Summary of Gulliver's travel part 1

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Summary of Part I: A Journey to Lilliput

Gulliver sets off on the ship Antelope to the South Seas, but strong winds wreck it. Gulliver lands on an island and when he wakes up he finds himself tied to the ground. A large number of little men (no larger than Gulliver’s hands) keep him prisoner and when he tries to break free, they attack him with arrows. Gulliver stays still not to get hurt. Then they bring him food and drink and plan to take him to the king but still tied with strings. He is given a house, an old church, but Gulliver is still tied to the wall of the church. Lilliputians think he is dangerous. Some men attack Gulliver and when the king’s men throw them to Gulliver, he pretends he is going to eat them, but then sets them free. Gulliver  is kind, so the king will not kill him, and he teaches Gulliver their language. The king promises to untie Gulliver’s strings if he follows his written rules. Gulliver hands over his belongings: his sword and his guns. Now he can walk again.  Gulliver learns about the war between Lilliput and Blefuscu and offers to help the king: he pulls forty large Blefuscu ships to Lilliput. The king is happy, but as he is very ambitious he wants Gulliver to help him kill the Big-enders, enemies of his people, the Little-enders. Gulliver refuses to do so. The people from Blefuscu and Lilliput finally put an end to their war. The king of Blefuscu invites Gulliver to his island. Gulliver finally decides to leave Lilliput and goes to the enemy island.  After a short stay at Blefuscu, Gulliver leaves for home.

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On this voyage, Gulliver goes to the sea as a surgeon on the merchant ship,?Antelope. The ship is destroyed during a heavy windstorm, and Gulliver, the only survivor, swims to a nearby island, Lilliput. Being nearly exhausted from the ordeal, he falls asleep. Upon awakening, he finds that the island's inhabitants, who are no larger than six inches tall, have captured him. After the inhabitants examine Gulliver and provide him with food, the Emperor of this country orders his subjects to move Gulliver to a little-used temple, the only place large enough to house him.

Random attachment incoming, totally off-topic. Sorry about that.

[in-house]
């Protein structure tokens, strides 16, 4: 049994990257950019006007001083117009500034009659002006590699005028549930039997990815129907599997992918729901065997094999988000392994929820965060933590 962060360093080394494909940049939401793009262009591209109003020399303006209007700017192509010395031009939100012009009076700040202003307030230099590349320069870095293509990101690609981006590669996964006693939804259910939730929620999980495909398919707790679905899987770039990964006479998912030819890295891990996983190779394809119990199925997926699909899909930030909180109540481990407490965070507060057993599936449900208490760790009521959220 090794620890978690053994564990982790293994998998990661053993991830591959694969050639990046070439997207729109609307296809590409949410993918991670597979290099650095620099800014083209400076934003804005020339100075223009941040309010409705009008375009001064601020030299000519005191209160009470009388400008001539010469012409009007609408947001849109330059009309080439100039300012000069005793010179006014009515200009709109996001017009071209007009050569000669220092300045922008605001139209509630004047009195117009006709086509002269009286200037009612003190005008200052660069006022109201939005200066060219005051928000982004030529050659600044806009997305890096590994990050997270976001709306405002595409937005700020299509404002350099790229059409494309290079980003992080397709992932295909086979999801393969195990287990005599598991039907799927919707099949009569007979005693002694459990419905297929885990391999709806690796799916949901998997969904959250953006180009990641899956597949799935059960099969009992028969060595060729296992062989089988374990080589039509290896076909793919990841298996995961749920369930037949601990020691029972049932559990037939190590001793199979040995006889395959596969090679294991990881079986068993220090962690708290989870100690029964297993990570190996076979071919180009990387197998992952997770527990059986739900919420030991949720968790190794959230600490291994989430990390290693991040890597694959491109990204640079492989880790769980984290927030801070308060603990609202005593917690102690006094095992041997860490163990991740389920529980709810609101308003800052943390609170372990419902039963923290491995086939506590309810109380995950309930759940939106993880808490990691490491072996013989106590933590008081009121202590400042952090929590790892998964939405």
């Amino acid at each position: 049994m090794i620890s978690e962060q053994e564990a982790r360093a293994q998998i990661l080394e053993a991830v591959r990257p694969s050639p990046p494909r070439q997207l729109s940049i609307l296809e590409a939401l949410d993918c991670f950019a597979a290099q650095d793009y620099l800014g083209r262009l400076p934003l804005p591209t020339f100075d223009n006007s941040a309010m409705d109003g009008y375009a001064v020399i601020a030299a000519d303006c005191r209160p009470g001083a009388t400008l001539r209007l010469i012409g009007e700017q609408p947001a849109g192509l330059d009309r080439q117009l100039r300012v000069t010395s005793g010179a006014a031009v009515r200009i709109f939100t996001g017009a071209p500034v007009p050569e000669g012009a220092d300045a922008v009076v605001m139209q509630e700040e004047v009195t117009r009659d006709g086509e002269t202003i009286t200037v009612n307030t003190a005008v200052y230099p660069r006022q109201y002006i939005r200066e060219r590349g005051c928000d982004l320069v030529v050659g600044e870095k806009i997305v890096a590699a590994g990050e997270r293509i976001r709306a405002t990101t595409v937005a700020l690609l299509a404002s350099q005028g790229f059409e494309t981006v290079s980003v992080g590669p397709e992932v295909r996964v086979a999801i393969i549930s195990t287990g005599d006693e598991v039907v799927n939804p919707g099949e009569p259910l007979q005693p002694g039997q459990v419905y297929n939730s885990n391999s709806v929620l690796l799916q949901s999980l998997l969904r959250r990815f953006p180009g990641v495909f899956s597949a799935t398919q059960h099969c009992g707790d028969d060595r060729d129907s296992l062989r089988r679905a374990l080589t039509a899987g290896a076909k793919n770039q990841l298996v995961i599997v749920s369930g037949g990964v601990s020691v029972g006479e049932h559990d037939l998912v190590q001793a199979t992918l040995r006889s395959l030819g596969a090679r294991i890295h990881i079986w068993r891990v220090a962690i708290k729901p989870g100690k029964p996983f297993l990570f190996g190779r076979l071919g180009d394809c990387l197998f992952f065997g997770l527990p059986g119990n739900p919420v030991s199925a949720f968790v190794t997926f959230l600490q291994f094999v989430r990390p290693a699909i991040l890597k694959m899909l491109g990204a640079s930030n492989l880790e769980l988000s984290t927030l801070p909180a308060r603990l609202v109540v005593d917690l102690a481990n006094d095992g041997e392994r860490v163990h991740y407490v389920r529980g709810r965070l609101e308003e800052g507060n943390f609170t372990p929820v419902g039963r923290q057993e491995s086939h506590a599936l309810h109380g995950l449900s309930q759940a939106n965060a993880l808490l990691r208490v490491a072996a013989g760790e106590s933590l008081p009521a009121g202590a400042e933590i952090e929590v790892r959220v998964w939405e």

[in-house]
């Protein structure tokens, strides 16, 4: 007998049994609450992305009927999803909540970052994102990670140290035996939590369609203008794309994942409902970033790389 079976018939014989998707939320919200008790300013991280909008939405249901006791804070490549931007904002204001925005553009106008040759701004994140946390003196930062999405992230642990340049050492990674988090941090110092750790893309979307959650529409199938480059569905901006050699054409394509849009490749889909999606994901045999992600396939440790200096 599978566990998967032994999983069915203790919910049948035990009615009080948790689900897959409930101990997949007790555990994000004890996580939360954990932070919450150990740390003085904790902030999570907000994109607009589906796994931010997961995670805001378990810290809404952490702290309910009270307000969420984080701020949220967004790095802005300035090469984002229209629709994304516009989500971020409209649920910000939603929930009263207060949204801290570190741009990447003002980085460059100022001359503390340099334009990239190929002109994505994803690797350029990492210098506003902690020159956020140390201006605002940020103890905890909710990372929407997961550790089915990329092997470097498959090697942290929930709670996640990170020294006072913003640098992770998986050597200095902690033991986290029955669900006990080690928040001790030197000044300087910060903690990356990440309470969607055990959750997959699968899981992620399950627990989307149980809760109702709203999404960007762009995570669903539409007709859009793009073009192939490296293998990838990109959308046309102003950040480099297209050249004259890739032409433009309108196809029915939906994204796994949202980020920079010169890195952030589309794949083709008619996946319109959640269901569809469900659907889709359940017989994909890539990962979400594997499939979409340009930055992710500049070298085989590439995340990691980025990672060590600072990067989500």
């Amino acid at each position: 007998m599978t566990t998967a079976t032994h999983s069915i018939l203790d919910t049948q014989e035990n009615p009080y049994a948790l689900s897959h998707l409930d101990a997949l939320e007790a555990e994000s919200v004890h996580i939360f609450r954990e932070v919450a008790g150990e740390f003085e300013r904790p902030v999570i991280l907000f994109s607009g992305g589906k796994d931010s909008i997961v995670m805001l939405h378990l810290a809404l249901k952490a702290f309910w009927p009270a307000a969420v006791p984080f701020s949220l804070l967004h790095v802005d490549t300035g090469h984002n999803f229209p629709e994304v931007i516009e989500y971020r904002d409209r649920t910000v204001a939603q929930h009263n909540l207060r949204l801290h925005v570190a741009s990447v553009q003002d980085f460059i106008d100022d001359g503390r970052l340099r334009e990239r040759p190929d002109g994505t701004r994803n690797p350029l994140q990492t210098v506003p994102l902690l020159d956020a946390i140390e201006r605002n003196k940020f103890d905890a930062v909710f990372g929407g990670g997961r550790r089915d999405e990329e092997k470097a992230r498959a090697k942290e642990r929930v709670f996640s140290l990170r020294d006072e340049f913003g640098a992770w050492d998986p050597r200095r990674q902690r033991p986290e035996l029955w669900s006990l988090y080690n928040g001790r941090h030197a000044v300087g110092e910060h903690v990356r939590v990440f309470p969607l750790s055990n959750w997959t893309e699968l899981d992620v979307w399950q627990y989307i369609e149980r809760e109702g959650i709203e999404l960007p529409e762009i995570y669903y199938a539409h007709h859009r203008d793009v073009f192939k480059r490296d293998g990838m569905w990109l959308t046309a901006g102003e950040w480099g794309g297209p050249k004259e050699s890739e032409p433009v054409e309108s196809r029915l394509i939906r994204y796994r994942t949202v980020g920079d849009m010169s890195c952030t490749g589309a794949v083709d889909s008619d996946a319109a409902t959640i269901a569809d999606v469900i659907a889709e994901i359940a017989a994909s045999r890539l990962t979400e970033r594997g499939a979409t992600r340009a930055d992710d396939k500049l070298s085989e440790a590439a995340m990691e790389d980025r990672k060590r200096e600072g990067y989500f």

In this first chapter, Swift establishes Gulliver's character. He does this primarily by the vast amount of details that he tells us about Gulliver. Clearly, Gulliver is of good and solid ? but unimaginative ? English stock. Gulliver was born in Nottinghamshire, a sedate county without eccentricity. He attended Emmanuel College, a respected, but not dazzling, college. The neighborhoods that Gulliver lived in ? Old Jury, Fetter Lane, and Wapping ? are all lower-middle-class sections. He is, in short, Mr. British middle class of his time.

Gulliver is also, as might be expected, "gullible." He believes what he is told. He is an honest man, and he expects others to be honest. This expectation makes for humor ? and also for irony. We can be sure that what Gulliver tells us will be accurate. And we can also be fairly sure that Gulliver does not always understand the meaning of what he sees. The result is a series of astonishingly detailed, dead-pan scenes. For example, Gulliver?gradually?discovers, moving from one exact detail to another, that he is a prisoner of men six inches tall.

Concerning the political application of this chapter, note that Gulliver is confined in a building that was emptied because a notorious murder was committed there. The building probably represents Westminster Hall, where Charles I was tried and sentenced to death.


to alter my condition?to marry.

hosier?a haberdasher, a person whose work or business is selling men's furnishings, such as hats, shirts, neckties, and gloves.

four hundred pounds for a portion?The part of a man's money or property contributed by his bride; here, meaning Gulliver's dowry.

East and West Indies?East: Malay Archipelago; especially, the islands of Indonesia; West: the large group of islands between North America and South America; it includes the Greater Antilles, Lesser Antilles, and the Bahamas.

Van Diemen's Island?former name for Tasmania.

declivity?a downward slope or sloping, as of a hill.

several slender ligatures?the ropes used to tie Gulliver to the ground.

buff jerkin?a short, closefitting, sleeveless jacket or vest made of soft brownish leather.


hogshead?a large barrel or cask holding from 63 to 140 gallons.

retinue?a body of assistants, followers, or servants attending a person of rank or importance.

Signet Royal?an official seal.

express?a special messenger; courier.

soporiferous medicine?medicine that causes or tends to cause sleep.

latitude?angular distance, measured in degrees, north or south from the equator
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